Observations of bedload transport in a gravel bed river during high flow using fiber-optic DTS methods.
|Resource type:||Composite Resource|
|Created:||Dec 29, 2017 at 8:35 p.m.|
|Last updated:||Apr 09, 2018 at 8:55 p.m. by CTEMPs OSU-UNR|
The question: ‘how does a streambed change over a minor flood?’ does not have a clear answer due to lack of measurement methods during high flows. We investigate bedload transport and disentrainment during a 1.5-year flood by linking field measurements using fiber optic distributed temperature sensing (DTS) cable with sediment transport theory and an existing explicit analytical solution to predict depth of sediment deposition from amplitude and phase changes of the diurnal near-bed pore-water temperature. The method facilitates the study of gravel transport by using near-bed temperature time series to estimate rates of sediment deposition continuously over the duration of a high flow event coinciding with bar formation. The observations indicate that all gravel and cobble particles present were transported along the riffle at a relatively low Shields Number for the median particle size, and were re-deposited on the lee side of the bar at rates that varied over time during a constant flow. Approximately 1–6% of the bed was predicted to be mobile during the 1.5-year flood, indicating that large inactive regions of the bed, particularly between riffles, persist between years despite field observations of narrow zones of local transport and bar growth on the order ~3–5 times the median particle size. In contrast, during a seven-year flood approximately 8–55% of the bed was predicted to become mobile, indicating that the continuous along-stream mobility required to mobilize coarse gravel through long pools and downstream to the next riffle is infrequent. Copyright © 2017 John Wiley & Sons, Ltd.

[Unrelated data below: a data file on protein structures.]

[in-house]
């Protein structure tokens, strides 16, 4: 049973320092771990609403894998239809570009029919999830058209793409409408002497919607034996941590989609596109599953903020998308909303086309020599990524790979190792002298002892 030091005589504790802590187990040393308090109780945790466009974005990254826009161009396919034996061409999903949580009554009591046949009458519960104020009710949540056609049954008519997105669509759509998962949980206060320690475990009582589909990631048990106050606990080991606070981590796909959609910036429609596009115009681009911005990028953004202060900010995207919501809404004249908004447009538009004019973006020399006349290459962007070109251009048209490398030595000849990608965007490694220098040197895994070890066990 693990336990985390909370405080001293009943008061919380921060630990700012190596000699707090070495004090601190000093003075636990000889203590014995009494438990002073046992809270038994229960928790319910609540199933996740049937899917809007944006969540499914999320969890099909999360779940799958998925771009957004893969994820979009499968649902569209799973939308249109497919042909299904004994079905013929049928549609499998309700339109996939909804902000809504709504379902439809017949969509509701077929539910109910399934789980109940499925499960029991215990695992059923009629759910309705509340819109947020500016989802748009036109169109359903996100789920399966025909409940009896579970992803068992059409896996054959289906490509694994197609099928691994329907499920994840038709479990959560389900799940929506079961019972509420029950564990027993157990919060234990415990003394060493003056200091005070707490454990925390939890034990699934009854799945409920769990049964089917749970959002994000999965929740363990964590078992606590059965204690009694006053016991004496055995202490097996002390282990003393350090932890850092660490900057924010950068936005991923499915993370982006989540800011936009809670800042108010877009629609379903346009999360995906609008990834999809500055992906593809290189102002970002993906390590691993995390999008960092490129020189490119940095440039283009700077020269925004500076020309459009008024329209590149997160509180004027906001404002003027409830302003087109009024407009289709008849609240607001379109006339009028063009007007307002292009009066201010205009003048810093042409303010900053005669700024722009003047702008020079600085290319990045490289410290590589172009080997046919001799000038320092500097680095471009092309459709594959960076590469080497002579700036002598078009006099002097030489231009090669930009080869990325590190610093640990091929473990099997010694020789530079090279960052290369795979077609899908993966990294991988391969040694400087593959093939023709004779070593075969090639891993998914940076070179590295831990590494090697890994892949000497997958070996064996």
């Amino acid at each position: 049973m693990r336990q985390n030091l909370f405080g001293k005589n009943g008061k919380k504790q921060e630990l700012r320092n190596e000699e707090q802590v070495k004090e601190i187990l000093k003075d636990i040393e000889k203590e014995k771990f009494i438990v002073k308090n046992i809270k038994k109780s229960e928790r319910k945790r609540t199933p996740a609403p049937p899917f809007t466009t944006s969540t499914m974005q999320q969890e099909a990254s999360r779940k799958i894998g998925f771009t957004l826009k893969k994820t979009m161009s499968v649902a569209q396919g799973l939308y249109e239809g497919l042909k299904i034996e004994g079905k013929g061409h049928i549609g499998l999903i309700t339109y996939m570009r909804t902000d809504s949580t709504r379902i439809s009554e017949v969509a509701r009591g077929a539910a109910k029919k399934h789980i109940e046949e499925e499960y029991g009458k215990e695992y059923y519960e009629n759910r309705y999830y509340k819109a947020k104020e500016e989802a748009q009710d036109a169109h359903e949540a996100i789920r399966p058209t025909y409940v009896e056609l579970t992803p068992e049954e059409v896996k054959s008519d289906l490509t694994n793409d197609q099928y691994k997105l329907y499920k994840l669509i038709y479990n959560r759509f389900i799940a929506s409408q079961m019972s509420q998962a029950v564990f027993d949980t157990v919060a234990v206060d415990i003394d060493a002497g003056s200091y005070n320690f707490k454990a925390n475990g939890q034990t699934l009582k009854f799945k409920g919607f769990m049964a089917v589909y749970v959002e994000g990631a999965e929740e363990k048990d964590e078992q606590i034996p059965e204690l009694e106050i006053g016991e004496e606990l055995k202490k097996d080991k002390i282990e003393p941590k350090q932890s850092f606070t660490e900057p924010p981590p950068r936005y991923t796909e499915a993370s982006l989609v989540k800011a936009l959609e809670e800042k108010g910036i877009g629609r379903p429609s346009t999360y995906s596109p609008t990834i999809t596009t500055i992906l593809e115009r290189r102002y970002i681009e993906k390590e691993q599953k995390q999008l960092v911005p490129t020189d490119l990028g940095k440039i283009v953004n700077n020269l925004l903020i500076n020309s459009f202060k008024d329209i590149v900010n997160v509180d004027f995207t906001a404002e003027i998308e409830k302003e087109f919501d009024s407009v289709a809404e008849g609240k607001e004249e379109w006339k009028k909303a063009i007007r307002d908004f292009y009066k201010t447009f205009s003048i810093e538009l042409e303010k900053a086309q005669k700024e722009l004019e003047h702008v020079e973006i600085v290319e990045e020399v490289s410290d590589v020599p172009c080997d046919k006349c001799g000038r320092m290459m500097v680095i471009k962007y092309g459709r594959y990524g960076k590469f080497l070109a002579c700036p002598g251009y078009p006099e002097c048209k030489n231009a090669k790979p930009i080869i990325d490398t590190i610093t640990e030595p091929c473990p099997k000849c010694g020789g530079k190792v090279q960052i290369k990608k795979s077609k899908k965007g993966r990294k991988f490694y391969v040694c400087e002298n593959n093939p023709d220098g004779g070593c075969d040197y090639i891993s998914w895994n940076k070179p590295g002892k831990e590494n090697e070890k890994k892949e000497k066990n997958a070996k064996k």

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bedload,river,distributed temperature sensing,CTEMPs,DTS,fiber optic,gravel
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This resource is shared under the Creative Commons Attribution CC BY.http://creativecommons.org/licenses/by/4.0/
|Erin Bray||Earth Research Institute|
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